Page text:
SEATTLE TAX INCREASE WILL NOT REDUCE TRAFFIC CONGESTION
September 25, 2006
A proposed sales tax increase to fund additional King County (Seattle, Wash.) public transit services would increase the county sales tax by 0.1 percent to pay for more Metro buses and would permanently increase the size of the state's largest transit agency by about 20 percent, according to a new study by the Washington Policy Center (WPC).
According to Michael Ennis, Director of WPC's Center for Transportation Policy:
- When the last sales tax increase passed in 2000, Metro promised over 500,000 hours of new service; since then, Metro has only delivered 203,000 hours of new service.
- The new buses promised under "Transit Now" would not arrive until 2009; consumers would pay the higher tax for two years before receiving any substantial increase in service.
- King County would collect the higher sales tax indefinitely; under Transit Now, County sales tax revenues would pass the $1 billion mark by 2025; presently, sales tax revenue is $355 million a year.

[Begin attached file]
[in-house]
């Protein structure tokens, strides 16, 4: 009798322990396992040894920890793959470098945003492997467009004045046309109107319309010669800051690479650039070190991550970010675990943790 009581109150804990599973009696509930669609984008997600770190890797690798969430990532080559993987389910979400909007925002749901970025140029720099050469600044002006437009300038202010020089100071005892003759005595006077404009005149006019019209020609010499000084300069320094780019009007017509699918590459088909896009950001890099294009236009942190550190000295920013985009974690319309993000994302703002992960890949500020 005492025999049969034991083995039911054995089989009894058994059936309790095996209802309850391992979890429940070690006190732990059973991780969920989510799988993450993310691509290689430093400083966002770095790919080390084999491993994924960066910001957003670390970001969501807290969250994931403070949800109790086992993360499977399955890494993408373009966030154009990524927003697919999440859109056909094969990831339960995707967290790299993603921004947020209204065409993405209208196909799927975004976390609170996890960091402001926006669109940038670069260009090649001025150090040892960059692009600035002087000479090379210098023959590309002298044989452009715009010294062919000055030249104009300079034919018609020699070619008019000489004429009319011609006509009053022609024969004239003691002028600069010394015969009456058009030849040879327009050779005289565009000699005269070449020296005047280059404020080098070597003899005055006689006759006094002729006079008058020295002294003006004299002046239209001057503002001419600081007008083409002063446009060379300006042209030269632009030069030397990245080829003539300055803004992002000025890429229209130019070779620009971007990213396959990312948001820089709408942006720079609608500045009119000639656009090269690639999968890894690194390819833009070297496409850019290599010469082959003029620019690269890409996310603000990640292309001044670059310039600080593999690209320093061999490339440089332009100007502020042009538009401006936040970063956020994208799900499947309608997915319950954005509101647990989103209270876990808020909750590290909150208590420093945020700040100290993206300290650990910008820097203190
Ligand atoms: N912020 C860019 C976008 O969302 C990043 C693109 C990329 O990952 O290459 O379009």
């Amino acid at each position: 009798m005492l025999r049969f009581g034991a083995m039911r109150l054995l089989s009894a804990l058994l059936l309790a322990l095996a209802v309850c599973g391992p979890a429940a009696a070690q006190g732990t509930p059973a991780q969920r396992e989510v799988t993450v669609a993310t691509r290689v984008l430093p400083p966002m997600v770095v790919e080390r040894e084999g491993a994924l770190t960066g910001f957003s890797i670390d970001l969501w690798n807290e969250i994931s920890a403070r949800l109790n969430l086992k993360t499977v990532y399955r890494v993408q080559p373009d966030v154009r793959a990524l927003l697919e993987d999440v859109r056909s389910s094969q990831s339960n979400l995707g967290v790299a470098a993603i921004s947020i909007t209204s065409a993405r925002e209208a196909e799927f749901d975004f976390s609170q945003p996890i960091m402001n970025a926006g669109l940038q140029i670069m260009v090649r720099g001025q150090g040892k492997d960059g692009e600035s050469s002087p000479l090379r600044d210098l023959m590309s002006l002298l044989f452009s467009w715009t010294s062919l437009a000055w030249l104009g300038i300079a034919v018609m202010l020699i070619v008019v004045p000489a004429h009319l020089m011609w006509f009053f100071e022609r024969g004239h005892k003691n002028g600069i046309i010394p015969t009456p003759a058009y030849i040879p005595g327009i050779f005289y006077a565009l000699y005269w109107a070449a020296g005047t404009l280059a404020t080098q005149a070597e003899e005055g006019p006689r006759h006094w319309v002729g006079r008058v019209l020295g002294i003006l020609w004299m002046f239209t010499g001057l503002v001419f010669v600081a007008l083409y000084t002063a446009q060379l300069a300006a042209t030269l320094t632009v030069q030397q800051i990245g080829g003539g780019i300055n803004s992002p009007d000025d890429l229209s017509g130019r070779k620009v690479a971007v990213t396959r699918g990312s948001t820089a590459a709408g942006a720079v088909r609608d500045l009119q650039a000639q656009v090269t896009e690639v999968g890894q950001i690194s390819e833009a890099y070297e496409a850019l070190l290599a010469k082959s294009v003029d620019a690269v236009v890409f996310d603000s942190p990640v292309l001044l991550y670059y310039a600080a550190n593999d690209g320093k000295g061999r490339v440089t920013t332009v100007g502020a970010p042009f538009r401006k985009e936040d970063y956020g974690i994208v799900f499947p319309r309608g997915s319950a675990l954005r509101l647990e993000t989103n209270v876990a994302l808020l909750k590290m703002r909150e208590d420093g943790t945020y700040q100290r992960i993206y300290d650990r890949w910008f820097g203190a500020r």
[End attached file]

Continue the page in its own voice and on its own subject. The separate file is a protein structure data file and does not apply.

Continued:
- Despite years of spending growth, the share of commuters using public transit has remained unchanged for 26 years; experience shows that adding more buses does not increase public transit's overall share of passenger demand.
- Some 90 percent of daily passenger trips are by private automobile, a figure that has remained unchanged even as Metro has expanded in recent decades.
- Adding the recent gas tax increases with several pending transportation proposals, including Transit Now, a Seattle resident is facing an additional $600 per year for transportation related projects, compared to just a few years ago.
"The sales tax increase will max King County's current sales tax authority," says President Dann Mead Smith. "It will in effect, eliminate an important future budget tool for policymakers."
Source: Michael Ennis, "Guide to Transit Now: A proposed sales tax increase to fund additional King County public transit services," Washington Policy Center, September 2006.
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